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(LEAD) N. Korea set to restart Yongbyon reactor: U.S. institute

2013/06/04 14:07

By Lee Chi-dong

WASHINGTON/SEOUL, June 4 (Yonhap) -- North Korea looks ready to resume the production of weapons-grade plutonium at its main nuclear site in Yongbyon, a move expected to make efforts to revive the six-way denuclearization talks more difficult, according to a U.S. institute.

New commercial satellite imagery shows North Korea is making "important progress" in activating the 5-megawatt gas-graphite reactor mothballed since 2007 under a deal with South Korea, the U.S., China, Russia and Japan, the U.S.-Korea Institute at the Johns Hopkins School of Advanced International Studies said Monday.

"Pyongyang is nearing completion of work necessary to restart the 5 MWe reactor used to produce North Korea's supply of weapons-grade plutonium," it said in a report carried on the website 38 North. "The 5-MWe reactor may be 1-2 months from start-up. But the availability of fresh fuel rods to power the reactor remains uncertain."

   North Korea seems to have essentially finished repairing the cooling system needed to restart and operate the Soviet-era reactor, it added.

The communist nation destroyed the cooling tower in 2007 in a nascent step to implement the six-party agreement.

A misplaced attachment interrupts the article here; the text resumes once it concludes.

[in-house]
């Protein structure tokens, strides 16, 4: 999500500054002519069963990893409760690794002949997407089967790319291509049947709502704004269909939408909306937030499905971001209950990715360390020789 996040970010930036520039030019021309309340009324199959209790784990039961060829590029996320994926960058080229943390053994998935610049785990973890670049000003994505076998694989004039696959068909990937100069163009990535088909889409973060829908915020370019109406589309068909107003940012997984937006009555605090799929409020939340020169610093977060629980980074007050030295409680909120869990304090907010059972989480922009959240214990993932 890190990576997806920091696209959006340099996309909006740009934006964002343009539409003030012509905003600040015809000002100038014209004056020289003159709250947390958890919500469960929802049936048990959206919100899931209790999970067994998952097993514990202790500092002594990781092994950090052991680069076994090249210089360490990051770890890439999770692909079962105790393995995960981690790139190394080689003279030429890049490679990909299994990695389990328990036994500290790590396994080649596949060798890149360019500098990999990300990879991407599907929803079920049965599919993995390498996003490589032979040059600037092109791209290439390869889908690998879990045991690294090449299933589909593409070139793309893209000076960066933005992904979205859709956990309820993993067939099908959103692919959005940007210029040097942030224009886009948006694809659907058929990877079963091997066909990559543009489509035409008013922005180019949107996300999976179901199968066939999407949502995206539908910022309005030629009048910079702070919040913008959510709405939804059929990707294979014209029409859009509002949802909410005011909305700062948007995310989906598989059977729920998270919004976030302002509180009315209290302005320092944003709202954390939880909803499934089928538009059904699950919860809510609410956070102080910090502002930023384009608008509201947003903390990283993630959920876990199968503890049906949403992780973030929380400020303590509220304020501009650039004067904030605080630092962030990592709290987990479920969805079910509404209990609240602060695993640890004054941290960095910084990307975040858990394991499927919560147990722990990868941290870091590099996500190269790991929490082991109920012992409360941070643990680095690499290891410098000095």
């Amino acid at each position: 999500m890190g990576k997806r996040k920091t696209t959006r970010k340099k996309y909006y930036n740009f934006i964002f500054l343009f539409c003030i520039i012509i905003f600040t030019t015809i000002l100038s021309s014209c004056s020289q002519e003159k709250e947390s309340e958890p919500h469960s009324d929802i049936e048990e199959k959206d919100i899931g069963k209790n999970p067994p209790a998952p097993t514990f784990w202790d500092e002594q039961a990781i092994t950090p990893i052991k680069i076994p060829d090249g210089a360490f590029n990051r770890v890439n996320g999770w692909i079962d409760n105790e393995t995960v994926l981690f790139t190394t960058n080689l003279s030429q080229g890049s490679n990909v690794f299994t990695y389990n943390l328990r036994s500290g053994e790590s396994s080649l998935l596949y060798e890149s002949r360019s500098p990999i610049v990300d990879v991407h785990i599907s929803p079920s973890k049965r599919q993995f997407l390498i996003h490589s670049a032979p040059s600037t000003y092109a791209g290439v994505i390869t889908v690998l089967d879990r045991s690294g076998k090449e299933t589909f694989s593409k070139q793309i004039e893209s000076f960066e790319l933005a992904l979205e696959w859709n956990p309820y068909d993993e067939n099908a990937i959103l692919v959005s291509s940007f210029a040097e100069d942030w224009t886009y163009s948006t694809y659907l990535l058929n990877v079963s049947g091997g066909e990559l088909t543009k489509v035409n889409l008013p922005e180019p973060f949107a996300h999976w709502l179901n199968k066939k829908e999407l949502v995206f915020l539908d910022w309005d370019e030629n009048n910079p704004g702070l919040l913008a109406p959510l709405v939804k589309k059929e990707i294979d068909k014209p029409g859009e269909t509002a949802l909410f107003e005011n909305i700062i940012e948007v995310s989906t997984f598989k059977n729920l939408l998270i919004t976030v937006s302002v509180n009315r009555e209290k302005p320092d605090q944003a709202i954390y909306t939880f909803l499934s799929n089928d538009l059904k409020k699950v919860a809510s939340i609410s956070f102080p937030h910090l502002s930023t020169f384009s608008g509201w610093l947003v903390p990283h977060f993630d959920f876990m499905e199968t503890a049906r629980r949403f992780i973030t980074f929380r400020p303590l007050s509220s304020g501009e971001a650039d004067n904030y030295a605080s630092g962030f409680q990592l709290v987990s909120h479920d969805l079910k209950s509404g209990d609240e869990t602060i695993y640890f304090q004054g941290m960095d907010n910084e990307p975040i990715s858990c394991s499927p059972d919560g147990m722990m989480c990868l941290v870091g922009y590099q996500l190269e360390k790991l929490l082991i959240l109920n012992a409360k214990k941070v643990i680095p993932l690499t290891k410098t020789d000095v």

Rather than rebuilding the dismantled cooling tower, the North Koreans connected the secondary cooling system to a pump house that was built for its new Experimental Light Water Reactor situated next to the old reactor, the institute said.

In April, North Korea announced plans to restart the nuclear reactor.

It carried out a nuclear bomb test in February.

Some experts predicted it would take six months to a year before the reactor could be up and running since the cooling system needed to be reinstalled.

Once operational, they say, the facility will likely be able to produce about 6 kilograms of plutonium per year for the manufacturing of nuclear weapons.

The last round of six-way talks was held in late 2008.

On speculations that the 5 MWe will be restarted in a couple of months, an official at Seoul's Ministry of Unification said there is a need to wait and see if such developments will occur, hinting there may be some technical issues that must be handled first.

He said, however, that since the country's leadership has already stated that it will get the reactor on line again, it is only be a matter of time before it becomes operational.

"Such a move constitutes a serious development because it will lead to the country acquiring more fissile materials that can lead to more nuclear weapons testing and miniaturization of devices," the official who declined to be identified said.